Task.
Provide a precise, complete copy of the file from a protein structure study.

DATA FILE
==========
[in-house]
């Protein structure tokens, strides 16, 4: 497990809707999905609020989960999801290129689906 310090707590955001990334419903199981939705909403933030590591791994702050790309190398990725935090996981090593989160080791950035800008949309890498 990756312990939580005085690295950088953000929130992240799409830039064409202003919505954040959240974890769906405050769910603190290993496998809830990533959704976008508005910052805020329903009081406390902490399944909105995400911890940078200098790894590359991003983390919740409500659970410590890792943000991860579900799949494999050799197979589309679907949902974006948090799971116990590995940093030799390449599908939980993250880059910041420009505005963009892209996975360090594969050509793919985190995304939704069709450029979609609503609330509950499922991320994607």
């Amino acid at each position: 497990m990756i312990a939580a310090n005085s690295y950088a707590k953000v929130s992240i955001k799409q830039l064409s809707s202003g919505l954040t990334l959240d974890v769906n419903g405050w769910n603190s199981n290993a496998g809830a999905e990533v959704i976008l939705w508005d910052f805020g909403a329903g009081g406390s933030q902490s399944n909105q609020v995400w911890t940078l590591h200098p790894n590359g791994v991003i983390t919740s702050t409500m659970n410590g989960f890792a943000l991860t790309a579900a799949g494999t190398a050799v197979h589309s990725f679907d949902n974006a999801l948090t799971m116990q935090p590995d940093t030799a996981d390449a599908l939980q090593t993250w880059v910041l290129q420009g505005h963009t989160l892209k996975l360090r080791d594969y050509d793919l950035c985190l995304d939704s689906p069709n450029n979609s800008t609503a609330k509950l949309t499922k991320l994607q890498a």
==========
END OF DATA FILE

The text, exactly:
[in-house]
């Protein structure tokens, strides 16, 4: 497990809707999905609020989960999801290129689906 310090707590955001990334419903199981939705909403933030590591791994702050790309190398990725935090996981090593989160080791950035800008949309890498 990756312990939580005085690295950088953000929130992240799409830039064409202003919505954040959240974890769906405050769910603190290993496998809830990533959704976008508005910052805020329903009081406390902490399944909105995400911890940078200098790894590359991003983390919740409500659970410590890792943000991860579900799949494999050799197979589309679907949902974006948090799971116990590995940093030799390449599908939980993250880059910041420009505005963009892209996975360090594969050509793919985190995304939704069709450029979609609503609330509950499922991320994607």
């Amino acid at each position: 497990m990756i312990a939580a310090n005085s690295y950088a707590k953000v929130s992240i955001k799409q830039l064409s809707s202003g919505l954040t990334l959240d974890v769906n419903g405050w769910n603190s199981n290993a496998g809830a999905e990533v959704i976008l939705w508005d910052f805020g909403a329903g009081g406390s933030q902490s399944n909105q609020v995400w911890t940078l590591h200098p790894n590359g791994v991003i983390t919740s702050t409500m659970n410590g989960f890792a943000l991860t790309a579900a799949g494999t190398a050799v197979h589309s990725f679907d949902n974006a999801l948090t799971m116990q935090p590995d940093t030799a996981d390449a599908l939980q090593t993250w880059v910041l290129q420009g505005h963009t989160l892209k996975l360090r080791d594969y050509d793919l950035c985190l995304d939704s689906p069709n450029n979609s800008t609503a609330k509950l949309t499922k991320l994607q890498a």